The Essenes, known as “healers,” “lived in monastic communities from which, with few exceptions, women were excluded. They lived austere lives, supporting themselves by manual labor, generally agricultural, and holding everything in common ownership. They abhorred slavery. The religious outlook of the Essenes was closer to that of the Pharisees than of the Sadducees but they also had their own specific beliefs and observances. . . .

. . . [W]hile the Essenes believed in immortality of the soul, they rejected the doctrine of bodily resurrection. While the Pharisees took an active part in the daily Jewish life of the masses, . . . the Essenes formed a separate sect. Their reason seems evident: they deemed themselves the only true Israel and they regarded the religious observances of the cities and the Temple as corrupt. They refused, therefore, to participate in them and went to the wilderness of Judea, to seek God there.”3

It is believed that the Essenes constituted “an extremist offshoot of the Jewish apocalyptic movement, whose basic doctrine was the expectation of the end of days. According to the view of this movement, the course of history and its epochs had been preordained by God. . . . Hence it was inconceivable that the end of days would fail to come. With its advent, evil would cease, the wicked would be destroyed, and Israel freed from the yoke of the nations. Until it came about mankind was partially under ‘the dominion of Belial.’ But preceding the advent of ‘the final era’ God would raise (or had already raised) up for Himself a community of elect who were destined to be saved from the divine visitation, and who were ‘the eternal [or the righteous] planting’ and the nucleus of the society of the future.”4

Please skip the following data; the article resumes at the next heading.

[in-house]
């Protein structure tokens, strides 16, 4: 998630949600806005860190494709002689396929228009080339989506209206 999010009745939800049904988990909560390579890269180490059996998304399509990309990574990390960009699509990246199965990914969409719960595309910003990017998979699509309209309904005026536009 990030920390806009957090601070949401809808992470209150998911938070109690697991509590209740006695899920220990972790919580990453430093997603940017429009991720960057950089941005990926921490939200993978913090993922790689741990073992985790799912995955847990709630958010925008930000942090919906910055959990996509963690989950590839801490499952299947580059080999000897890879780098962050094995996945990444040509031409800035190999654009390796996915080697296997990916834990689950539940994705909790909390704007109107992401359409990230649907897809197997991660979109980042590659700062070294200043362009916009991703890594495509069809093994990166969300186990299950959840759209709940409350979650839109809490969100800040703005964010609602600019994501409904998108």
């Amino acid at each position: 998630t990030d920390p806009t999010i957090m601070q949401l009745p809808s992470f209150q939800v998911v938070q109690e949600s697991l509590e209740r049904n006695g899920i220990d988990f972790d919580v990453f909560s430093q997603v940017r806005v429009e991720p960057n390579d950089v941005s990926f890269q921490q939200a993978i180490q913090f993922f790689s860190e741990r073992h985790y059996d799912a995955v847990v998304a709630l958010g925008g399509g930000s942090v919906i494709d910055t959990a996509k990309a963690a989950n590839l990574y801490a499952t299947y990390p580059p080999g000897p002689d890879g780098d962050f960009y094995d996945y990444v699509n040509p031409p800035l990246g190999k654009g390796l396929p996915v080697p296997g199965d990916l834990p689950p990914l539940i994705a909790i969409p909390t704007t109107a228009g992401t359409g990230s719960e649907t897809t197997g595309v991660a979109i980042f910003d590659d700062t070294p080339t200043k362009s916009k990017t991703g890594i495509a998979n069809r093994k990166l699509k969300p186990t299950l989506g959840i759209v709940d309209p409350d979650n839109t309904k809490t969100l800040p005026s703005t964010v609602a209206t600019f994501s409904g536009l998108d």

On one hand, the Sadducees remained focused on the Temple, its services, and on the written Law. They believed that God was ultimately anthropomorphic (human) but that he had little or no ultimate involvement in human affairs. They believed that the present life was the only form of human existence. The only resolution of the antithesis between the divine and human was human extinction.

On the other hand, the Pharisees determined to resolve the “opposites” by focusing on the synagogue, on their private homes, on table fellowship, and on conformity to both the oral and written Law. The Pharisees tended to be theomorphic — believing in the immortality of the soul, in embodied resurrection, in a future judgment and a new Creation. By emphasizing the universal immanence (indwelling) of God, the Pharisees believed that they had resolved the antitheses between heaven and earth, Creator and creature, good and evil, life and death.

The Essenes constituted yet another sectarian movement. They withdrew from traditional communal life and formed monastic groups dedicated to belief in an apocalyptic combat that would hopefully resolve the dialectic differences by escaping from the earth, from the created, from the flesh, and from evil.

It is in this context that the imminent coming of God as the Human One should be understood. Only God himself could resolve the cosmic, age-long tensions and secure the at-one-ment of heaven and earth, of divinity and humanity, of Law and promise, of death and life.


  1. Encyclopaedia Judaica, CD-ROM ed. (1997), s.v. Menahem Mansoor, “Pharisees.” (go back)
  2. Bernard J. Lee, The Future Church of 140 BCE: A Hidden Revolution (New York: Crossroad Publishing Co., 1995), p. 49. (go back)
  3. Encyclopaedia Judaica, CD-ROM ed. (1997), s.v. Menahem Mansoor, “Essenes.” (go back)
  4. Encyclopaedia Judaica, CD-ROM ed. (1997), s.v. Jacob Licht, “Dead Sea Sect.” (go back)

Copyright © 2006 Worldview Publications